It’s becoming ever more clear that buildings are having an outsized impact on global greenhouse gas (GHG) emissions. Most buildings run on multiple fuels — electricity to power lights, refrigerators, electronic devices; and fossil fuels, such as natural gas (methane), primarily to power furnaces and water heaters. It’s the use of natural gas in buildings that is responsible for about one quarter of Marin’s GHG emissions. Building electrification is the shift away from fossil fuels combustion toward the use of clean electricity for space and water heating, as well as for appliances.

A transition to all-electric buildings will not only reduce harmful climate impacts, but it will improve indoor air quality and have health benefits such as reducing asthma rates over a building’s life span. Building electrification plays an important role in fulfilling goals to reduce GHG emissions in local climate action plans and in moving forward on the path to a clean energy future.

High-efficiency heat pumps are fueling the shift

Building electrification is a viable alternative because fossil fuel-powered appliances and equipment already have electric substitutes. High-efficiency electric heat pumps are the enabling technology for space and water heaters — they are three to five times more energy-efficient than their natural gas counterparts. Unlike conventional furnaces, which burn fuel to produce heat, heat pumps use electricity to transfer thermal energy between spaces, sending heat where it’s needed, or removing it from where it’s not. They offer a two-for-one benefit: heating and air conditioning from the same equipment.

Future new homes built with electric heat pumps, a tightly insulated building envelope, and rooftop solar will have smaller energy demands, be energy efficient, and will substantially decrease carbon emissions. Electric heat pump space and water heaters can also be installed in existing homes and are the clear choice to reduce greenhouse gas emissions when old gas-fueled units need replacement.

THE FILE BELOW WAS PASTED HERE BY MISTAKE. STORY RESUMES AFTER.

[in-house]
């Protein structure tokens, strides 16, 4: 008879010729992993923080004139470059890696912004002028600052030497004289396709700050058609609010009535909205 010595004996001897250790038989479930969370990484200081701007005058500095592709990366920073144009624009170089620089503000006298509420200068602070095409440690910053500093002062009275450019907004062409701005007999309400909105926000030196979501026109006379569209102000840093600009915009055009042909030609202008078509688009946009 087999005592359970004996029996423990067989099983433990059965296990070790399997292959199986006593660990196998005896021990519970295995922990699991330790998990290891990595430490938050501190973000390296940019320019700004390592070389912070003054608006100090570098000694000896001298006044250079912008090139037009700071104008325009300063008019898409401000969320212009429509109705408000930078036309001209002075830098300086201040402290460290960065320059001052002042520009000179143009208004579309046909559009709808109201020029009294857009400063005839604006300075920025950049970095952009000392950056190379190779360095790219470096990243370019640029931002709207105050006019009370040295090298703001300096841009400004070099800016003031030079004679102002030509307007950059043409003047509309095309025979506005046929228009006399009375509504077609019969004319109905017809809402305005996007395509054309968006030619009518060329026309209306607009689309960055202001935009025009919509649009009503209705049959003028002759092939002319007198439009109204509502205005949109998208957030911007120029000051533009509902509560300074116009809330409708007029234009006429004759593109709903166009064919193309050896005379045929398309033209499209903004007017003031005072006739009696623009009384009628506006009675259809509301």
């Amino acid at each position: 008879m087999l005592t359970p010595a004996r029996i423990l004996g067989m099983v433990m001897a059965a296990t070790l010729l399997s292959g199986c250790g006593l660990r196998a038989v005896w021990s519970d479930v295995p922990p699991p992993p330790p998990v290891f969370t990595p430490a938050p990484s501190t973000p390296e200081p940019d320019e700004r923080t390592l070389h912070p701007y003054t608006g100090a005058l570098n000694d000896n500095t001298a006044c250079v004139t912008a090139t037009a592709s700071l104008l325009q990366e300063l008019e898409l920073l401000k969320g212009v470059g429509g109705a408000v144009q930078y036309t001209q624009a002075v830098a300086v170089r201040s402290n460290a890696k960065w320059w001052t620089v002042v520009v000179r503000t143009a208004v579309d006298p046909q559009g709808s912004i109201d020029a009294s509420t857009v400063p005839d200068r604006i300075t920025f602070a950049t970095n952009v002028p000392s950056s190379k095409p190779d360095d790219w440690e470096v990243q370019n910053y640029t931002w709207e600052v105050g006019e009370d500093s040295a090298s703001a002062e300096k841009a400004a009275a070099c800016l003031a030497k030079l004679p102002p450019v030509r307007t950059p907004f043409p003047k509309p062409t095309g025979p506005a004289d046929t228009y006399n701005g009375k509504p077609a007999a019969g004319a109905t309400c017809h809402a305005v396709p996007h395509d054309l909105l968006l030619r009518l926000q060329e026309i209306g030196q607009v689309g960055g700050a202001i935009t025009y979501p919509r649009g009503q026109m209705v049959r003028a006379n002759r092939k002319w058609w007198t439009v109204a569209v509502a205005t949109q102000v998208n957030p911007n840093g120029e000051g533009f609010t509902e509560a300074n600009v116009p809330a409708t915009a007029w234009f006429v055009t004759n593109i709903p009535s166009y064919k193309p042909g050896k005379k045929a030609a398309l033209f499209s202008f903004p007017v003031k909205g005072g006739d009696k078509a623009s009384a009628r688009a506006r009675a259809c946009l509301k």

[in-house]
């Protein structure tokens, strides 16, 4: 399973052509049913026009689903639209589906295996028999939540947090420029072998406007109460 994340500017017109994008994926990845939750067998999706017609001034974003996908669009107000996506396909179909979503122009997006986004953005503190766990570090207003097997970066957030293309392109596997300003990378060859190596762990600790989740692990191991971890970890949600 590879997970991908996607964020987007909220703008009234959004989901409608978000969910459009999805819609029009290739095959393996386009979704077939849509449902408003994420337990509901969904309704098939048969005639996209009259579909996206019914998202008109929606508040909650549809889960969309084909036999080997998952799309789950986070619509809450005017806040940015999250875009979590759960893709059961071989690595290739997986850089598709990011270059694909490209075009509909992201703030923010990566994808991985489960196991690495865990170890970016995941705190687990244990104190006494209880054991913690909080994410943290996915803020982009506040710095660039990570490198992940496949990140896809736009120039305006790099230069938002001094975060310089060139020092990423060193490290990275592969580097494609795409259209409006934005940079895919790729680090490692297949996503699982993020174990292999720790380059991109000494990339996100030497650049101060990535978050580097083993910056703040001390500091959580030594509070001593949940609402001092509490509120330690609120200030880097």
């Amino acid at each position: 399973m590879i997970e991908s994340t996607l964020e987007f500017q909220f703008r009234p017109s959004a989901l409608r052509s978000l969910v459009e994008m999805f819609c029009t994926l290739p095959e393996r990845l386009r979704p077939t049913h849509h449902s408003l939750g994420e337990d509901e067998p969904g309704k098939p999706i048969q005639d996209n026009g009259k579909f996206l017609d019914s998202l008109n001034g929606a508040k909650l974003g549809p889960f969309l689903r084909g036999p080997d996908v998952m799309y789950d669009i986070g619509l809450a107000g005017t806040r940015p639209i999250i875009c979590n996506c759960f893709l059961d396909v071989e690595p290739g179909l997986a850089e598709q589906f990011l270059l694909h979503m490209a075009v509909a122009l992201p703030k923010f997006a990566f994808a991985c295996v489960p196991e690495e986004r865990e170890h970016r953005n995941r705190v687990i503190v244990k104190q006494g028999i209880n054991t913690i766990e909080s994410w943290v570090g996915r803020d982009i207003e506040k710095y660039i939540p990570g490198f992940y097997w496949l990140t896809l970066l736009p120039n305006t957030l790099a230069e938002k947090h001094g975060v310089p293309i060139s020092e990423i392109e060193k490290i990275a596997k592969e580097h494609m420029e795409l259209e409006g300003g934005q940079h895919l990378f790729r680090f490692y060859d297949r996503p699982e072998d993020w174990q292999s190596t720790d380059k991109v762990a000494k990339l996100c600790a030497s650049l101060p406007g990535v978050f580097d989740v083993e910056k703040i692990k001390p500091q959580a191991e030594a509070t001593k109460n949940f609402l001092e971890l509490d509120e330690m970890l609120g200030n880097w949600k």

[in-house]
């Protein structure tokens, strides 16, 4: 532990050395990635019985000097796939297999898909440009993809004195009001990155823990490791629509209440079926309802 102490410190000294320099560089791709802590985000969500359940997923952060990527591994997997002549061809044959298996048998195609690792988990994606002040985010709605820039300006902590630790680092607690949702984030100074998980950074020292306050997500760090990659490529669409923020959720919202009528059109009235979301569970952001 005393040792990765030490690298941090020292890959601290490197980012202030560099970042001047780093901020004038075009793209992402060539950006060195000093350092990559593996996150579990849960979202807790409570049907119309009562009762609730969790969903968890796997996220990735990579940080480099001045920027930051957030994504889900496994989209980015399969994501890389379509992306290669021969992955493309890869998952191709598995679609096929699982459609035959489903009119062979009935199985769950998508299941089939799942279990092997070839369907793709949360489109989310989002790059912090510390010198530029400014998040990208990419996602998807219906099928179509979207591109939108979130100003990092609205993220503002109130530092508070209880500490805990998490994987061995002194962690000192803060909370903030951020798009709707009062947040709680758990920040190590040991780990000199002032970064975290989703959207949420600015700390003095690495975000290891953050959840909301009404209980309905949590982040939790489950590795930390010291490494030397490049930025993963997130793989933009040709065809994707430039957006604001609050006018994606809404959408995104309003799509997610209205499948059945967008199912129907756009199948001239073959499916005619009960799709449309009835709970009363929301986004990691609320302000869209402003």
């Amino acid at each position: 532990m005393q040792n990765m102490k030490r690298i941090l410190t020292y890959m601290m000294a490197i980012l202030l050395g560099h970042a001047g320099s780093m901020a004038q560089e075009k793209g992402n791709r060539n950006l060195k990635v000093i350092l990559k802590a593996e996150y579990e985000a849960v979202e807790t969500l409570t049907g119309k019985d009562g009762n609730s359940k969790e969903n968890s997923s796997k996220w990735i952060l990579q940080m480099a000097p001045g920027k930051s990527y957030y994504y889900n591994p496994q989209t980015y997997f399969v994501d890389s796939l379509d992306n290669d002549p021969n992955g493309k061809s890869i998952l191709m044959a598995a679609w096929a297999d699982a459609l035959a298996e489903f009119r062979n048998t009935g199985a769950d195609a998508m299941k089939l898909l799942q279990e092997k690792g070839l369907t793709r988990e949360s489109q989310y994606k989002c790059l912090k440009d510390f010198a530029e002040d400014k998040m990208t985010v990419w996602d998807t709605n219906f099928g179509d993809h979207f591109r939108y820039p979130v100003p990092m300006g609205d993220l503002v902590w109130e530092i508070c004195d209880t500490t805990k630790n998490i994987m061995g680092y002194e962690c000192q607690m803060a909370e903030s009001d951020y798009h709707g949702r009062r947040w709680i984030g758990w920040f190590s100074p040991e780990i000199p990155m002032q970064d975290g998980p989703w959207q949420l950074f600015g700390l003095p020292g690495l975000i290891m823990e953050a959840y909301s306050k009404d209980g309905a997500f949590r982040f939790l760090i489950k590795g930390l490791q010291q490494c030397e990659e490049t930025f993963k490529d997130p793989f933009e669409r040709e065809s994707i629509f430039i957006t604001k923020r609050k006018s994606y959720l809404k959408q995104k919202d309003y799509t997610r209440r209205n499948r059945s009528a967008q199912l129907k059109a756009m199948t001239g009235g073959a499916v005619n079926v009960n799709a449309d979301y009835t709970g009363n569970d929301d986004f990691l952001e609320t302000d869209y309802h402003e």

Air Source Heat Pump
Collaborative Efficiency

The IPCC report: The need to accelerate

We know that global warming is caused mostly by human activity, primarily from burning fossil fuels, and that a large percentage of GHG emissions comes from the building sector, not only in Marin, but nationwide. We also know that impacts from growing climate change are affecting weather patterns, increasing environmental hazards, harming biodiversity, and increasing economic and human hardship, especially for the world’s most vulnerable. The IPCC’s recently released Climate Change Mitigation Report (April 4, 2022) emphasized the need to accelerate climate actions if we are to prevent the worst impacts of climate change.

The 2022 IPCC report is the latest of three. It reports that with every fraction of a degree of global warming, climate change impacts will intensify, and it calculated that the world must peak GHG emissions within the next three years to preserve chances of meeting the Paris Agreement’s 1.5 degrees C (2.7 degrees F) target. Exceeding that threshold, even temporarily, will result in more severe and often irreversible climate impacts, and create a greater need for carbon removal, making early emissions reductions to avoid overshoot critical.

According to the IPCC, we must cut emissions by half by 2030. Transformations across all major sectors are needed. Among the report’s recommended actions for mitigation are incentivizing green buildings, electric heating, and more efficient appliances and lighting; rapidly retrofitting older buildings with improved technologies; incorporating those technologies in all new construction projects; and scaling up clean energy. Transitioning to lower emission lifestyles can make an enormous difference. The time to influence policymakers and to take personal action is now.

Updating Marin’s Green Building Codes